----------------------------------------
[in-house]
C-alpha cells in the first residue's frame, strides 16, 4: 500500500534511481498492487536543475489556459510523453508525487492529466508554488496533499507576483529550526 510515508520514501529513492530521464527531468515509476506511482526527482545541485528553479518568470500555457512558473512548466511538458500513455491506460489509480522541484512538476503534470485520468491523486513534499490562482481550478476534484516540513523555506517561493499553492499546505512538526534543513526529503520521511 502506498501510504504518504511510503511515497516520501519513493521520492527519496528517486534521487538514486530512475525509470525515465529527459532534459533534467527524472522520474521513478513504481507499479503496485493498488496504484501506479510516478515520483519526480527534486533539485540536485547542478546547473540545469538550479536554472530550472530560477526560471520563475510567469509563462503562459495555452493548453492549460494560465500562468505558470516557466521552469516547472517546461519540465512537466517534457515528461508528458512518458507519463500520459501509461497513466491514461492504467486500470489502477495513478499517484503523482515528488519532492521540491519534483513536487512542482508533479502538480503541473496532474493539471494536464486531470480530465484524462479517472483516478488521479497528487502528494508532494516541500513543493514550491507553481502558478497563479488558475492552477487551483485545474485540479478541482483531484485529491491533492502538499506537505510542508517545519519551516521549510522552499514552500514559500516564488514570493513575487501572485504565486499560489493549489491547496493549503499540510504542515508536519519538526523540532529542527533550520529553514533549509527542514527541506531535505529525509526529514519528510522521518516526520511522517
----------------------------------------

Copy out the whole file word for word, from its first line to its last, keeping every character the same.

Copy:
[in-house]
C-alpha cells in the first residue's frame, strides 16, 4: 500500500534511481498492487536543475489556459510523453508525487492529466508554488496533499507576483529550526 510515508520514501529513492530521464527531468515509476506511482526527482545541485528553479518568470500555457512558473512548466511538458500513455491506460489509480522541484512538476503534470485520468491523486513534499490562482481550478476534484516540513523555506517561493499553492499546505512538526534543513526529503520521511 502506498501510504504518504511510503511515497516520501519513493521520492527519496528517486534521487538514486530512475525509470525515465529527459532534459533534467527524472522520474521513478513504481507499479503496485493498488496504484501506479510516478515520483519526480527534486533539485540536485547542478546547473540545469538550479536554472530550472530560477526560471520563475510567469509563462503562459495555452493548453492549460494560465500562468505558470516557466521552469516547472517546461519540465512537466517534457515528461508528458512518458507519463500520459501509461497513466491514461492504467486500470489502477495513478499517484503523482515528488519532492521540491519534483513536487512542482508533479502538480503541473496532474493539471494536464486531470480530465484524462479517472483516478488521479497528487502528494508532494516541500513543493514550491507553481502558478497563479488558475492552477487551483485545474485540479478541482483531484485529491491533492502538499506537505510542508517545519519551516521549510522552499514552500514559500516564488514570493513575487501572485504565486499560489493549489491547496493549503499540510504542515508536519519538526523540532529542527533550520529553514533549509527542514527541506531535505529525509526529514519528510522521518516526520511522517